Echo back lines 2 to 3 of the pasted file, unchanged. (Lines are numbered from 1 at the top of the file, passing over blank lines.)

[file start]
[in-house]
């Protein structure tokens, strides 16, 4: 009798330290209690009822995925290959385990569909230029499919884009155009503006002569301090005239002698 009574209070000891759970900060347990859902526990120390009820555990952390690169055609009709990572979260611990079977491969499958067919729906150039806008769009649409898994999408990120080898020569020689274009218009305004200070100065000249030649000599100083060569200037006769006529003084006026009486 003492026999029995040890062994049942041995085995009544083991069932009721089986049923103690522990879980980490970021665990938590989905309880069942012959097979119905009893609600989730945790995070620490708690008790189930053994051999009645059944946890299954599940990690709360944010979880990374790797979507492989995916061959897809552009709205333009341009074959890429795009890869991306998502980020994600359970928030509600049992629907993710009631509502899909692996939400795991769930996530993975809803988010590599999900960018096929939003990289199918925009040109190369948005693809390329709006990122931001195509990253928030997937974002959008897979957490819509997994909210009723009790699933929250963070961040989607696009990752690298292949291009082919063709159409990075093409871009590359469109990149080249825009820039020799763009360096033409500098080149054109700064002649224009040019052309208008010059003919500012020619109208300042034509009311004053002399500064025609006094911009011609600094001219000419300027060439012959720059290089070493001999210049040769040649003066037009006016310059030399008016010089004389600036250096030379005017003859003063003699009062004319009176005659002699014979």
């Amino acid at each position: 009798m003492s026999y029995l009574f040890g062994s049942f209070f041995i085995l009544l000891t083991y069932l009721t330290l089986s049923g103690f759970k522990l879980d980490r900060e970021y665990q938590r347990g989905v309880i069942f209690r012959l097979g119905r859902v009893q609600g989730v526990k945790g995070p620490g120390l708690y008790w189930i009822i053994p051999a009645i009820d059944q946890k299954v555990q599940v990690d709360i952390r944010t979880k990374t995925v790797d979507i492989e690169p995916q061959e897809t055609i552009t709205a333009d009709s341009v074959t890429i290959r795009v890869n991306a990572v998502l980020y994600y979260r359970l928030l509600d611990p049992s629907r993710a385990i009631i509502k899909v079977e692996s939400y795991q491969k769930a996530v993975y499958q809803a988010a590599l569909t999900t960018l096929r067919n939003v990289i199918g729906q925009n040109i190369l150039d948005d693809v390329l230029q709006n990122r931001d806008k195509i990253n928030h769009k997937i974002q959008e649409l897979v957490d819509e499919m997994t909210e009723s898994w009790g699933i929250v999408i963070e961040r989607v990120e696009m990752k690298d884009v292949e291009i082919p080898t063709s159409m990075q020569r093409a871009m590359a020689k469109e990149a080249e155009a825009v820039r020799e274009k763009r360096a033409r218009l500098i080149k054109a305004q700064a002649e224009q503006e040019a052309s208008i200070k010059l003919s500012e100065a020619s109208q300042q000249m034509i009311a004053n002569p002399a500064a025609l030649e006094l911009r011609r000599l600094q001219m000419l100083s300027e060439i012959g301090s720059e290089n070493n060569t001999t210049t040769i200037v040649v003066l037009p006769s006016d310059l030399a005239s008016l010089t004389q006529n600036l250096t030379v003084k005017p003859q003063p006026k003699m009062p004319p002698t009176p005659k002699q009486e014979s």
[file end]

């Protein structure tokens, strides 16, 4: 009798330290209690009822995925290959385990569909230029499919884009155009503006002569301090005239002698 009574209070000891759970900060347990859902526990120390009820555990952390690169055609009709990572979260611990079977491969499958067919729906150039806008769009649409898994999408990120080898020569020689274009218009305004200070100065000249030649000599100083060569200037006769006529003084006026009486 003492026999029995040890062994049942041995085995009544083991069932009721089986049923103690522990879980980490970021665990938590989905309880069942012959097979119905009893609600989730945790995070620490708690008790189930053994051999009645059944946890299954599940990690709360944010979880990374790797979507492989995916061959897809552009709205333009341009074959890429795009890869991306998502980020994600359970928030509600049992629907993710009631509502899909692996939400795991769930996530993975809803988010590599999900960018096929939003990289199918925009040109190369948005693809390329709006990122931001195509990253928030997937974002959008897979957490819509997994909210009723009790699933929250963070961040989607696009990752690298292949291009082919063709159409990075093409871009590359469109990149080249825009820039020799763009360096033409500098080149054109700064002649224009040019052309208008010059003919500012020619109208300042034509009311004053002399500064025609006094911009011609600094001219000419300027060439012959720059290089070493001999210049040769040649003066037009006016310059030399008016010089004389600036250096030379005017003859003063003699009062004319009176005659002699014979």
């Amino acid at each position: 009798m003492s026999y029995l009574f040890g062994s049942f209070f041995i085995l009544l000891t083991y069932l009721t330290l089986s049923g103690f759970k522990l879980d980490r900060e970021y665990q938590r347990g989905v309880i069942f209690r012959l097979g119905r859902v009893q609600g989730v526990k945790g995070p620490g120390l708690y008790w189930i009822i053994p051999a009645i009820d059944q946890k299954v555990q599940v990690d709360i952390r944010t979880k990374t995925v790797d979507i492989e690169p995916q061959e897809t055609i552009t709205a333009d009709s341009v074959t890429i290959r795009v890869n991306a990572v998502l980020y994600y979260r359970l928030l509600d611990p049992s629907r993710a385990i009631i509502k899909v079977e692996s939400y795991q491969k769930a996530v993975y499958q809803a988010a590599l569909t999900t960018l096929r067919n939003v990289i199918g729906q925009n040109i190369l150039d948005d693809v390329l230029q709006n990122r931001d806008k195509i990253n928030h769009k997937i974002q959008e649409l897979v957490d819509e499919m997994t909210e009723s898994w009790g699933i929250v999408i963070e961040r989607v990120e696009m990752k690298d884009v292949e291009i082919p080898t063709s159409m990075q020569r093409a871009m590359a020689k469109e990149a080249e155009a825009v820039r020799e274009k763009r360096a033409r218009l500098i080149k054109a305004q700064a002649e224009q503006e040019a052309s208008i200070k010059l003919s500012e100065a020619s109208q300042q000249m034509i009311a004053n002569p002399a500064a025609l030649e006094l911009r011609r000599l600094q001219m000419l100083s300027e060439i012959g301090s720059e290089n070493n060569t001999t210049t040769i200037v040649v003066l037009p006769s006016d310059l030399a005239s008016l010089t004389q006529n600036l250096t030379v003084k005017p003859q003063p006026k003699m009062p004319p002698t009176p005659k002699q009486e014979s």